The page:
At least 184 wildfires are burning across British Columbia at the moment, resulting in stretched resources and deteriorating air quality throughout the region. Smoke from two wildfires near Whistler has made it almost impossible to be outside, and locals and tourists alike are wearing masks and handkerchiefs. According to Environment Canada's air quality health index, the risk for Whistler on Tuesday was a 10 (out of 10), and as of Wednesday morning, remained a "high risk" at 7.
Public officials are warning people to stay indoors whenever possible, something that's frustratingly difficult in a ski town like Whistler. Whistler Mayor Nancy Wilhelm-Morden told the Vancouver Sun that "People are modifying their activities" and since she's lived in Whistler since 1973, she's "never seen smoke in the valley like this before."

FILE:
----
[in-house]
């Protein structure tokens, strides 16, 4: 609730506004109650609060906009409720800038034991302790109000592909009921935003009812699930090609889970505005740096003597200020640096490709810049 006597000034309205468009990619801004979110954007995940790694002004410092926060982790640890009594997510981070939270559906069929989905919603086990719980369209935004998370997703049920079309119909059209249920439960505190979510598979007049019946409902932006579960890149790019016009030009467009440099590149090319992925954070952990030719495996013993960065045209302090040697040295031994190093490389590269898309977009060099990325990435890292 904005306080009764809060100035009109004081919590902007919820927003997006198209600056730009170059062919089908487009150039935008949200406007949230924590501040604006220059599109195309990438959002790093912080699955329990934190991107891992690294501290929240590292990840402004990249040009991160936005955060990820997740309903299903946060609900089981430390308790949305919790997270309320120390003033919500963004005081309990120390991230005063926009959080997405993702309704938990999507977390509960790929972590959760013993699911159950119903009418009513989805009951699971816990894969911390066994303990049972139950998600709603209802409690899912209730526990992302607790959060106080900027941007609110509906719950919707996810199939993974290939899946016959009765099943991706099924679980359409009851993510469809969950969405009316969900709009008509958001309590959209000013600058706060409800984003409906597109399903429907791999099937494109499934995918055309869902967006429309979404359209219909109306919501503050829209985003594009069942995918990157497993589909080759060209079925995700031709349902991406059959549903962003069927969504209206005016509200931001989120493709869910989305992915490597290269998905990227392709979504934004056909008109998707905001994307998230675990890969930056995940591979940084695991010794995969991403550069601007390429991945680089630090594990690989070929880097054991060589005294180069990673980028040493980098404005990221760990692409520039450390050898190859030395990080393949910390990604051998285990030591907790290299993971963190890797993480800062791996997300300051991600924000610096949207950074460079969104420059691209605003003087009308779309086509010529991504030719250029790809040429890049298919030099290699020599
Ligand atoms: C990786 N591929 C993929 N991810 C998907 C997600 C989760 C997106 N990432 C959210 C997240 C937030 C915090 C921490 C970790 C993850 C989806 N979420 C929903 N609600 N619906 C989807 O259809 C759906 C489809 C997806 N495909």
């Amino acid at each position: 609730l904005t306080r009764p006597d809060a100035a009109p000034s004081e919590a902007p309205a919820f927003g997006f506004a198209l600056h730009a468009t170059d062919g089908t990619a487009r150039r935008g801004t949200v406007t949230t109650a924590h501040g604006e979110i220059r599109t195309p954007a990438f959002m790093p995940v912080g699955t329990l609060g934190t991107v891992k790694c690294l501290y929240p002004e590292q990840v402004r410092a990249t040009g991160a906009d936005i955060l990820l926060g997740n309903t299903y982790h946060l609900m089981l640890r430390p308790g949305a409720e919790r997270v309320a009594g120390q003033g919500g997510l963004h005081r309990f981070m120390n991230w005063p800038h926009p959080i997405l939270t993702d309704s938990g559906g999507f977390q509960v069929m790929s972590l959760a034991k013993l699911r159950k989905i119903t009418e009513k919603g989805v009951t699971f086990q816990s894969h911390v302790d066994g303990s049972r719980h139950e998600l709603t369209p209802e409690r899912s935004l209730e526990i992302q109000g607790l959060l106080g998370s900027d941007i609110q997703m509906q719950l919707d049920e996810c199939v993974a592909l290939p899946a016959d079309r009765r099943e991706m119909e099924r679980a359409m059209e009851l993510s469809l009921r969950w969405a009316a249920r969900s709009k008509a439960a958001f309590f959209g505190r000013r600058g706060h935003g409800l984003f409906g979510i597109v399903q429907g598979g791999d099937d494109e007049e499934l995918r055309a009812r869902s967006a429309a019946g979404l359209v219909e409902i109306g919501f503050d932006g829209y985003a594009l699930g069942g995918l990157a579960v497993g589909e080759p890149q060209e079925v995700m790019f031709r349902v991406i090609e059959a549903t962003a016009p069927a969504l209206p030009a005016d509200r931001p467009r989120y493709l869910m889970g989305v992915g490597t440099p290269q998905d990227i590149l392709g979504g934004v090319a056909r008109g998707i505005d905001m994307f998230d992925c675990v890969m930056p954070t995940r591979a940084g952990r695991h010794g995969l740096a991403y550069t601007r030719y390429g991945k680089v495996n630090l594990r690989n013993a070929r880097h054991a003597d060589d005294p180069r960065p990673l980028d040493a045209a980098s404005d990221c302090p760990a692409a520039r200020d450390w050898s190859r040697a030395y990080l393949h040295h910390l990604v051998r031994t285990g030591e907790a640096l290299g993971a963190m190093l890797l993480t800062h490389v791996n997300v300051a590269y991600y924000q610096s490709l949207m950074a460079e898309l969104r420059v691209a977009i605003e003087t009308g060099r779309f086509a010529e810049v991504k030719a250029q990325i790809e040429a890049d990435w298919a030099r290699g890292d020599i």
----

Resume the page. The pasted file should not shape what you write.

And while the smoke in Whistler is hazardous and unfortunate for travelers, the magnitude of the fires across British Columbia is hard to grasp. More than 1,000 people are fighting the fires, and the BC Wildlife Service predicts that 30 new wildfires will start every day as dry conditions grow more acute. The government has already spent more than $90 million this season fighting the fires, surpassing the original $63 million budget.
Here's a map of all the fires currently burning, courtesy of the BC Wildfire Service: